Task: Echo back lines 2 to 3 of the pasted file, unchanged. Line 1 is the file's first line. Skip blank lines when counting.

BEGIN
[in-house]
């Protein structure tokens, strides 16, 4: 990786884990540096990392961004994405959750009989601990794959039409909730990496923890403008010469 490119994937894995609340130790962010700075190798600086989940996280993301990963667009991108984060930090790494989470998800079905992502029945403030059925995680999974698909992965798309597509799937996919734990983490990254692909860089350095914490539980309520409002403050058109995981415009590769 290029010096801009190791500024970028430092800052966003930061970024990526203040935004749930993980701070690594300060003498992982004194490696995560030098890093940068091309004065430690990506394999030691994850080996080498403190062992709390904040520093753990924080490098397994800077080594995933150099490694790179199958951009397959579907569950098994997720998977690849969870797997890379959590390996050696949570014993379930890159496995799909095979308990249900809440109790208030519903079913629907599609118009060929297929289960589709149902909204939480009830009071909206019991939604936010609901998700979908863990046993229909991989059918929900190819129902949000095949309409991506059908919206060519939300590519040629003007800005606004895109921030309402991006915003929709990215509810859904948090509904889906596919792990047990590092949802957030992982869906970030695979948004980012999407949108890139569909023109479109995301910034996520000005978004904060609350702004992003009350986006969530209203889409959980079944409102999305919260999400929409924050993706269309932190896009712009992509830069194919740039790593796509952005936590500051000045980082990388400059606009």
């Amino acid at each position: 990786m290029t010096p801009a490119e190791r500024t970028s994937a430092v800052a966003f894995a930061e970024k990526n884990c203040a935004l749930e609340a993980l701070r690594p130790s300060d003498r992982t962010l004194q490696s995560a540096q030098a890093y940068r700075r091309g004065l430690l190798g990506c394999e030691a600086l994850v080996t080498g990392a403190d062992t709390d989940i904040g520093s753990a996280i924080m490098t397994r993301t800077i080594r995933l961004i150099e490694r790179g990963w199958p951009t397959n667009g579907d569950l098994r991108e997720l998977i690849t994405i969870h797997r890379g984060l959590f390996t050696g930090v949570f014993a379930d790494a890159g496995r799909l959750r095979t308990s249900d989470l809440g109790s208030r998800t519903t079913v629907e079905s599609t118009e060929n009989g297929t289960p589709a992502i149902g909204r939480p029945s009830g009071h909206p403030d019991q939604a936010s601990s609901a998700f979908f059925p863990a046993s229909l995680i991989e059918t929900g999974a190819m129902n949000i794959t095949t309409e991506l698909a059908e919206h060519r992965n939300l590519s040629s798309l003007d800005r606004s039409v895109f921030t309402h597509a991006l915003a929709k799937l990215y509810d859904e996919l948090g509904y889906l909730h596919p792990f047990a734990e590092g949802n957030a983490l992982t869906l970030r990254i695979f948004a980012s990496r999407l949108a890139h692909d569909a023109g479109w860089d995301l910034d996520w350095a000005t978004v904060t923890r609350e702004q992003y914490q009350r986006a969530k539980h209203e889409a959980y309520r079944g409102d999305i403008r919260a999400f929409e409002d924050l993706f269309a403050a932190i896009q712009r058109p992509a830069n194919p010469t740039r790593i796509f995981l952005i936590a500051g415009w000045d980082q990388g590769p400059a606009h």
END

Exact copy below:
């Protein structure tokens, strides 16, 4: 990786884990540096990392961004994405959750009989601990794959039409909730990496923890403008010469 490119994937894995609340130790962010700075190798600086989940996280993301990963667009991108984060930090790494989470998800079905992502029945403030059925995680999974698909992965798309597509799937996919734990983490990254692909860089350095914490539980309520409002403050058109995981415009590769 290029010096801009190791500024970028430092800052966003930061970024990526203040935004749930993980701070690594300060003498992982004194490696995560030098890093940068091309004065430690990506394999030691994850080996080498403190062992709390904040520093753990924080490098397994800077080594995933150099490694790179199958951009397959579907569950098994997720998977690849969870797997890379959590390996050696949570014993379930890159496995799909095979308990249900809440109790208030519903079913629907599609118009060929297929289960589709149902909204939480009830009071909206019991939604936010609901998700979908863990046993229909991989059918929900190819129902949000095949309409991506059908919206060519939300590519040629003007800005606004895109921030309402991006915003929709990215509810859904948090509904889906596919792990047990590092949802957030992982869906970030695979948004980012999407949108890139569909023109479109995301910034996520000005978004904060609350702004992003009350986006969530209203889409959980079944409102999305919260999400929409924050993706269309932190896009712009992509830069194919740039790593796509952005936590500051000045980082990388400059606009």
């Amino acid at each position: 990786m290029t010096p801009a490119e190791r500024t970028s994937a430092v800052a966003f894995a930061e970024k990526n884990c203040a935004l749930e609340a993980l701070r690594p130790s300060d003498r992982t962010l004194q490696s995560a540096q030098a890093y940068r700075r091309g004065l430690l190798g990506c394999e030691a600086l994850v080996t080498g990392a403190d062992t709390d989940i904040g520093s753990a996280i924080m490098t397994r993301t800077i080594r995933l961004i150099e490694r790179g990963w199958p951009t397959n667009g579907d569950l098994r991108e997720l998977i690849t994405i969870h797997r890379g984060l959590f390996t050696g930090v949570f014993a379930d790494a890159g496995r799909l959750r095979t308990s249900d989470l809440g109790s208030r998800t519903t079913v629907e079905s599609t118009e060929n009989g297929t289960p589709a992502i149902g909204r939480p029945s009830g009071h909206p403030d019991q939604a936010s601990s609901a998700f979908f059925p863990a046993s229909l995680i991989e059918t929900g999974a190819m129902n949000i794959t095949t309409e991506l698909a059908e919206h060519r992965n939300l590519s040629s798309l003007d800005r606004s039409v895109f921030t309402h597509a991006l915003a929709k799937l990215y509810d859904e996919l948090g509904y889906l909730h596919p792990f047990a734990e590092g949802n957030a983490l992982t869906l970030r990254i695979f948004a980012s990496r999407l949108a890139h692909d569909a023109g479109w860089d995301l910034d996520w350095a000005t978004v904060t923890r609350e702004q992003y914490q009350r986006a969530k539980h209203e889409a959980y309520r079944g409102d999305i403008r919260a999400f929409e409002d924050l993706f269309a403050a932190i896009q712009r058109p992509a830069n194919p010469t740039r790593i796509f995981l952005i936590a500051g415009w000045d980082q990388g590769p400059a606009h």